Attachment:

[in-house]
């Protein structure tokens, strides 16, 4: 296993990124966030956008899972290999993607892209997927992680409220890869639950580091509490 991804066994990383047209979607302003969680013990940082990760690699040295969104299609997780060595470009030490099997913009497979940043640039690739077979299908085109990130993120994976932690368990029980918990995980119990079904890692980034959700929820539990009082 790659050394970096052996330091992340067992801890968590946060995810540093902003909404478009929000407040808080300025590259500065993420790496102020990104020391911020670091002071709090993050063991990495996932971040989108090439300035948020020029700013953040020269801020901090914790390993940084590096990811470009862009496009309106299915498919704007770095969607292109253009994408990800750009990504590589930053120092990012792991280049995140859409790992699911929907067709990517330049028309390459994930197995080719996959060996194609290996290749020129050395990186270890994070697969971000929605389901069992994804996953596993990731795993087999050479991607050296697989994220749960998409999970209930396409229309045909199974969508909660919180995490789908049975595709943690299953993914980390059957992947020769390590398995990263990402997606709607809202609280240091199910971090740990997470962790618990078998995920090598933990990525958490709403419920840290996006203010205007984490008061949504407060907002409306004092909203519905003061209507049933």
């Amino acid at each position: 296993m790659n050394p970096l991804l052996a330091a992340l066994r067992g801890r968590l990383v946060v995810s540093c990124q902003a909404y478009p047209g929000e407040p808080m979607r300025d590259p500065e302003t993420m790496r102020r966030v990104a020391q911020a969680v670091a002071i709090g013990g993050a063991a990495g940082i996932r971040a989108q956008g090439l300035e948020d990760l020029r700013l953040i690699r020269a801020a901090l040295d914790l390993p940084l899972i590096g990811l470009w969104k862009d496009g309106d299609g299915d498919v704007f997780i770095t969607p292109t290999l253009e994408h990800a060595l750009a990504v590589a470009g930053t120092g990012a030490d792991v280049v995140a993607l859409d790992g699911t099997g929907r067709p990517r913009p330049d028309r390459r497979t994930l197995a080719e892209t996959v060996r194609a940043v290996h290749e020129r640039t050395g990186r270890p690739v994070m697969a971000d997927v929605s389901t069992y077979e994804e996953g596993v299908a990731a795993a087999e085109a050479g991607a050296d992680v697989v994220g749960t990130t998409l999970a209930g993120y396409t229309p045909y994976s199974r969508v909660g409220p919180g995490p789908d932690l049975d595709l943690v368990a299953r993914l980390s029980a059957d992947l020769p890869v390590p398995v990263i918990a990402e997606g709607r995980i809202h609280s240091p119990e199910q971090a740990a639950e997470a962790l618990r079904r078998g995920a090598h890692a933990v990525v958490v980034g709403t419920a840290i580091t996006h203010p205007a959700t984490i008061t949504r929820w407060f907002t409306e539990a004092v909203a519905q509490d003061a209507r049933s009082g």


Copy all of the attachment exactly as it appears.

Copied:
[in-house]
């Protein structure tokens, strides 16, 4: 296993990124966030956008899972290999993607892209997927992680409220890869639950580091509490 991804066994990383047209979607302003969680013990940082990760690699040295969104299609997780060595470009030490099997913009497979940043640039690739077979299908085109990130993120994976932690368990029980918990995980119990079904890692980034959700929820539990009082 790659050394970096052996330091992340067992801890968590946060995810540093902003909404478009929000407040808080300025590259500065993420790496102020990104020391911020670091002071709090993050063991990495996932971040989108090439300035948020020029700013953040020269801020901090914790390993940084590096990811470009862009496009309106299915498919704007770095969607292109253009994408990800750009990504590589930053120092990012792991280049995140859409790992699911929907067709990517330049028309390459994930197995080719996959060996194609290996290749020129050395990186270890994070697969971000929605389901069992994804996953596993990731795993087999050479991607050296697989994220749960998409999970209930396409229309045909199974969508909660919180995490789908049975595709943690299953993914980390059957992947020769390590398995990263990402997606709607809202609280240091199910971090740990997470962790618990078998995920090598933990990525958490709403419920840290996006203010205007984490008061949504407060907002409306004092909203519905003061209507049933």
């Amino acid at each position: 296993m790659n050394p970096l991804l052996a330091a992340l066994r067992g801890r968590l990383v946060v995810s540093c990124q902003a909404y478009p047209g929000e407040p808080m979607r300025d590259p500065e302003t993420m790496r102020r966030v990104a020391q911020a969680v670091a002071i709090g013990g993050a063991a990495g940082i996932r971040a989108q956008g090439l300035e948020d990760l020029r700013l953040i690699r020269a801020a901090l040295d914790l390993p940084l899972i590096g990811l470009w969104k862009d496009g309106d299609g299915d498919v704007f997780i770095t969607p292109t290999l253009e994408h990800a060595l750009a990504v590589a470009g930053t120092g990012a030490d792991v280049v995140a993607l859409d790992g699911t099997g929907r067709p990517r913009p330049d028309r390459r497979t994930l197995a080719e892209t996959v060996r194609a940043v290996h290749e020129r640039t050395g990186r270890p690739v994070m697969a971000d997927v929605s389901t069992y077979e994804e996953g596993v299908a990731a795993a087999e085109a050479g991607a050296d992680v697989v994220g749960t990130t998409l999970a209930g993120y396409t229309p045909y994976s199974r969508v909660g409220p919180g995490p789908d932690l049975d595709l943690v368990a299953r993914l980390s029980a059957d992947l020769p890869v390590p398995v990263i918990a990402e997606g709607r995980i809202h609280s240091p119990e199910q971090a740990a639950e997470a962790l618990r079904r078998g995920a090598h890692a933990v990525v958490v980034g709403t419920a840290i580091t996006h203010p205007a959700t984490i008061t949504r929820w407060f907002t409306e539990a004092v909203a519905q509490d003061a209507r049933s009082g």